May 5, 2010
KAMPALA, Uganda – Uganda joined a select club the weekend before last, being just one of two countries willing to host Iranian President Mahmoud Ahmadinejad during his sub-Saharan African “tour,” the other being Zimbabwe.
It makes perfect sense that Zimbabwe’s Robert Mugabe would give shelter to Ahmadinejad. Spurned leaders make good bedfellows (and for very entertaining bitch sessions).
But why Uganda, a close military and economic ally of the United States, would host the controversial leader at a time when global opposition to Iran’s pursuit of nuclear technology is at a record high, is a bit of a mystery.
True, President Museveni has maintained ties with Iran and North Korea for some time now, and he counts Muammar al-Gaddafi among his close friends (down the road from where I write this is the Gaddafi Mosque, among Africa’s largest). And he has been known to play up these relationships to squeeze out more favorable concessions from the West (hardly the first world leader to do so).
There was indeed an economic component to Ahmadinejad’s visit. Tehran is bidding for the right to build an oil refinery in Uganda, and Uganda needs technical expertise as it aims to profit from the two billion barrels of oil recently discovered along its western rift valley. Tehran is also interested in investing in Uganda’s mining, construction, health and education sectors, say Ugandan authorities.
But you don’t give one of the world’s most reviled leaders the stage at an official dinner to bash the West and prattle on about his regime’s “right” to enrich uranium, unless there’s something else you’re trying to say.
So what might that be?
Unlike Bush, the Obama administration has hit out strongly against his dismal human rights record and an election apparatus that is heavily tilted in his favor. Congress has ordered Secretary of State Hillary Clinton to monitor Uganda closely in its run-up to elections. The message in all this is hard to miss: America is no longer willing to sacrifice democratic ideals to preserve its friendship with Museveni, the former army leader who has ruled since 1986.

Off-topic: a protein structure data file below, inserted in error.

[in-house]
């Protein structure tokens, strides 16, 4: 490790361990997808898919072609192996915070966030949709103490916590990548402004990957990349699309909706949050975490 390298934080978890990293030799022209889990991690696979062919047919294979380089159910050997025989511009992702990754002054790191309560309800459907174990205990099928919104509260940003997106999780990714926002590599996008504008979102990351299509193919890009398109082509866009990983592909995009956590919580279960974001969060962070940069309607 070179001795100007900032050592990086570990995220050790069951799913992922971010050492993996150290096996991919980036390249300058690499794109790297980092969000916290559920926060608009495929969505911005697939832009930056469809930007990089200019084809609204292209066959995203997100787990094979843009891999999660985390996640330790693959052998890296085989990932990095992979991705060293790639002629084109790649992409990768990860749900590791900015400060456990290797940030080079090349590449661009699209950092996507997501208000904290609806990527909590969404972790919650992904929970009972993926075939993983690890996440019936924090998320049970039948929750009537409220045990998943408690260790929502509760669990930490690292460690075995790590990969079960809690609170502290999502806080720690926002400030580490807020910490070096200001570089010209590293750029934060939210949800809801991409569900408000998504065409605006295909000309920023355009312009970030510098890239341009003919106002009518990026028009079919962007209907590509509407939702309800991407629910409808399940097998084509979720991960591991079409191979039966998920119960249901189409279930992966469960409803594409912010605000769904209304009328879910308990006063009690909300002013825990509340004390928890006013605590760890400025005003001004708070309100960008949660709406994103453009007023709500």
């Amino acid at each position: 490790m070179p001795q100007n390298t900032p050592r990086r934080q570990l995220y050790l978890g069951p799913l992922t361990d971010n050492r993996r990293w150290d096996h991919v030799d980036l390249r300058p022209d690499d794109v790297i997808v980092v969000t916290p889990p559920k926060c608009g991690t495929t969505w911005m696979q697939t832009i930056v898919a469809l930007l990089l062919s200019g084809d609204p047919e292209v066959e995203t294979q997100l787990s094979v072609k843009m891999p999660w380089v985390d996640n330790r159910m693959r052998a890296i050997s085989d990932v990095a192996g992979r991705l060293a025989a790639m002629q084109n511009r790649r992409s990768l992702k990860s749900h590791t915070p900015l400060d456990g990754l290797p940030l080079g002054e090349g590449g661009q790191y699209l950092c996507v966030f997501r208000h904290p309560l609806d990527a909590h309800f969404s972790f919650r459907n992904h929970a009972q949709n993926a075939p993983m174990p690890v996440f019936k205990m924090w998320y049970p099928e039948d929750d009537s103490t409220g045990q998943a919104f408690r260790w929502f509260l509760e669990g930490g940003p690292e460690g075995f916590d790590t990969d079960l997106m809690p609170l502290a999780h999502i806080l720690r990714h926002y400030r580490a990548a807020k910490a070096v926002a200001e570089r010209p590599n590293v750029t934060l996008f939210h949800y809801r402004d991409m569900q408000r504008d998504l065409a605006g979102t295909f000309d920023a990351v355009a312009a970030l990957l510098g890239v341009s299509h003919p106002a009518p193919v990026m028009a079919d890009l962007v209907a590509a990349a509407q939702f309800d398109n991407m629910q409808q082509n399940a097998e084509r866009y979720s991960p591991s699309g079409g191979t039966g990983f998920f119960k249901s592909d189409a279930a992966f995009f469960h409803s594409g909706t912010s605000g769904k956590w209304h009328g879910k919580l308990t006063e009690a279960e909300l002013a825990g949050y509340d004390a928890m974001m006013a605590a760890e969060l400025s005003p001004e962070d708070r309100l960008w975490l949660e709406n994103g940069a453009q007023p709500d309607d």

As a veteran political reporter who covered Ahmadinejad’s visit for the Daily Monitor told me last week, “Uganda, not Museveni, is the point now. The value of Museveni for Washington has diminished.”
The power of the bi-lateral relationship rests squarely with Washington. The U.S. and its myriad allies provide billions of dollars in aid annually and invaluable transference of knowledge, technology and expertise to this impoverished landlocked nation of 30 million. And the west as well its powerful donor arms like the World Bank have not ruled out withdrawing funds or slapping Uganda with sanctions should Museveni be seen to host yet another rigged election come February. And rest assured, as Washington looks across the political aisle here, it is not compromised by a tough cold war-like choice, between a loyal dictator on the one hand and a communist on the other: none of the leading opposition candidates for president have said or done anything to suggest he would roll back Uganda’s close ties to America.
So it is that Museveni is desperate to show he still has a trump card to throw, that he has options, that he doesn’t need Washington. And that is the real impetus for his ill-timed hosting of Ahmadinejad.
In the months ahead he is sure to play up his relations with other undemocratic developing countries, including China, in the hopes of getting Washington to bend – to let him put his thirst for power before national interest.
But Washington so far has just dug in its heels. Days after Ahmadinejad left town, Clinton responded to Congress’s election directive with a report highlighting in stark terms Museveni’s “compromised” election commission and harassment of opposition candidates and the media, leaving Museveni to figure out where he stands, and get his footing wherever he ends up.